The short answer to this questions is YES! But I want to make sure you understand the why behind this connection.
If you’re a migraine or headache sufferer, you know that there is a huge gap in the healthcare system about how we understand the cause and treat the symptoms of headache pain. As a physical therapist, it is very confusing as to how this has been commonly missed for so long. Almost all headaches and migraines are an upper neck issue and the brain is confusing the pain signals. This is why you feel pain in your head, eye or face, but not always in the neck.
Now, of course there are exceptions, but hopefully after reading some more information below, you will see how we at Novera Headache Center have come to this conclusion and continue to see great results.
We have to first understand pain. Pain is made by the brain. The brain perceives threat signals from a potential “injured or insulted” tissue and then sounds an alarm bell. Quite often, the brain can even exaggerate pain, especially chronic pain, so it feels like a much bigger problem than whatever actually caused the alarm in the first place. This is called “sensitization.” In essence, our brain becomes overprotective and is put on high alert. However, some people will say then, “well if it’s in my head, I should be able to think the pain away.” Not exactly. Our brains are different from our minds, and we can’t just tell our brains and these specific nerve pathways to stop. There are mind-body approaches that can help, but we still need to address what sounded the alarm bell in the first place.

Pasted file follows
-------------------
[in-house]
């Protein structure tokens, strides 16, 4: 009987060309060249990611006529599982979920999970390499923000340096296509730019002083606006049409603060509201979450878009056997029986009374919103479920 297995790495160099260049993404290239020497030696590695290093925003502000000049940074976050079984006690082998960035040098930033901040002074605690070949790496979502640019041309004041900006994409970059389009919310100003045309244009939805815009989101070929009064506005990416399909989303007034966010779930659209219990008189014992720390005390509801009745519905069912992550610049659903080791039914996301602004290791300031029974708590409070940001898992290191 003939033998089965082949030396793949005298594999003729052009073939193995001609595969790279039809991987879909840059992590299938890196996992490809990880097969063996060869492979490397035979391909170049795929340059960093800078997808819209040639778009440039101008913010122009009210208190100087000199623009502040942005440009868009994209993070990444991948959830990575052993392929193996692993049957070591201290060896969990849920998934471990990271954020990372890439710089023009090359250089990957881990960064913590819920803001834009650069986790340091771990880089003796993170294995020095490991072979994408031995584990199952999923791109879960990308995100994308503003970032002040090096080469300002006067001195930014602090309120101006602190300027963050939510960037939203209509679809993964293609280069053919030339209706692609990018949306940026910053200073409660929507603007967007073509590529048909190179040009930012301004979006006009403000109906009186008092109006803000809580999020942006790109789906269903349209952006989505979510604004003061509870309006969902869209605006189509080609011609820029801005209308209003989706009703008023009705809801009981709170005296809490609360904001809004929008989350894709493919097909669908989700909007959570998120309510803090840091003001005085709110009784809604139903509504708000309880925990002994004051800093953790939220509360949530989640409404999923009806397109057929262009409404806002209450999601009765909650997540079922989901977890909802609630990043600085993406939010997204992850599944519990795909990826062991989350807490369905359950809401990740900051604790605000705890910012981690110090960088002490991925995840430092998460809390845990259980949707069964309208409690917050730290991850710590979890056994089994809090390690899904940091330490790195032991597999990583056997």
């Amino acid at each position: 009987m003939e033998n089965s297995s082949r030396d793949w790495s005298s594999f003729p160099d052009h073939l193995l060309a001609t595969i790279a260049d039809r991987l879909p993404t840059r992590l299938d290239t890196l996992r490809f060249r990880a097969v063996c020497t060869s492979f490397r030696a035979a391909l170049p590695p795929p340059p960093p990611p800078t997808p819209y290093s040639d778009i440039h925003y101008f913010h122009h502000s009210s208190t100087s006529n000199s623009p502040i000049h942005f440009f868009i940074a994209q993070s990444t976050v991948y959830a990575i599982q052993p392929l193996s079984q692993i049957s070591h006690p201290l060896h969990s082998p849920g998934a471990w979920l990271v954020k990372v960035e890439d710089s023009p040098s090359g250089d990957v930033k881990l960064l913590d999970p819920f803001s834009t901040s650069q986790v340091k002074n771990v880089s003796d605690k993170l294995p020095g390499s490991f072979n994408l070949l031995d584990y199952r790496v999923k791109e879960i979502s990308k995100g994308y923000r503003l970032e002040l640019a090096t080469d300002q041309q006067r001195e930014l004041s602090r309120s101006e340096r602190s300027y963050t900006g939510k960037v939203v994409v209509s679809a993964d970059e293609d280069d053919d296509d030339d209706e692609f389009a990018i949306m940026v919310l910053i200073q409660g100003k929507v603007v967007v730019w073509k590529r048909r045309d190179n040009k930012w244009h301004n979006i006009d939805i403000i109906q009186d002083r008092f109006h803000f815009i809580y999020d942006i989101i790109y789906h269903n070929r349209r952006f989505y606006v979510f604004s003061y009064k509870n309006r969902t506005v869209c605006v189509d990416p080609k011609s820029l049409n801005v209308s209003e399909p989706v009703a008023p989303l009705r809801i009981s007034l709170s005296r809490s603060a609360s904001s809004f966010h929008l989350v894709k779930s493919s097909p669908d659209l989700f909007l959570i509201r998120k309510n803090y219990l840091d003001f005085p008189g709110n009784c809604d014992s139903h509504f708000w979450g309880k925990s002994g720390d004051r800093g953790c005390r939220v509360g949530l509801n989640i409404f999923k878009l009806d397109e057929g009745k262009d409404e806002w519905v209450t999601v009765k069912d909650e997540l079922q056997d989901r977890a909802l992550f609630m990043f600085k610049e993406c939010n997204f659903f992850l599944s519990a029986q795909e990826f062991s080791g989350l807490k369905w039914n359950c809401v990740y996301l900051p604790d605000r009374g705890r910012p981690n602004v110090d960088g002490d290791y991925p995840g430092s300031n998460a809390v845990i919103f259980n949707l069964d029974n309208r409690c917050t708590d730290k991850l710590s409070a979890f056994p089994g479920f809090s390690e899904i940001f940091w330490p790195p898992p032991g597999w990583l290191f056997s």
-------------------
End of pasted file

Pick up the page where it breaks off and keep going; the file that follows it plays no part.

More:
This brings us back to the neck and it’s pain pathway to the brain. We have 7 neck or cervical vertebrae and 8 spinal nerve roots that exit between these vertebrae. The top 3 spinal nerves (C1, C2, C3) come together in the trigeminal cervical nucleus which is located in the brainstem. From there, the signal continues into the trigeminal nerve which feeds the sensation of the face. This is why the brain perceives the pain as in the head, when in reality it began in the upper neck.
I found several different schematics below that all show the connection of the upper neck (C1-3) into the trigeminal nucleus and eventually the trigeminal nerve which gives our head and face sensation.
If you’re suffering from neck and/or head pain, please reach out to us at Novera Headache Center so we can get you back to thriving in your life without pain!
Here are some other helpful resources: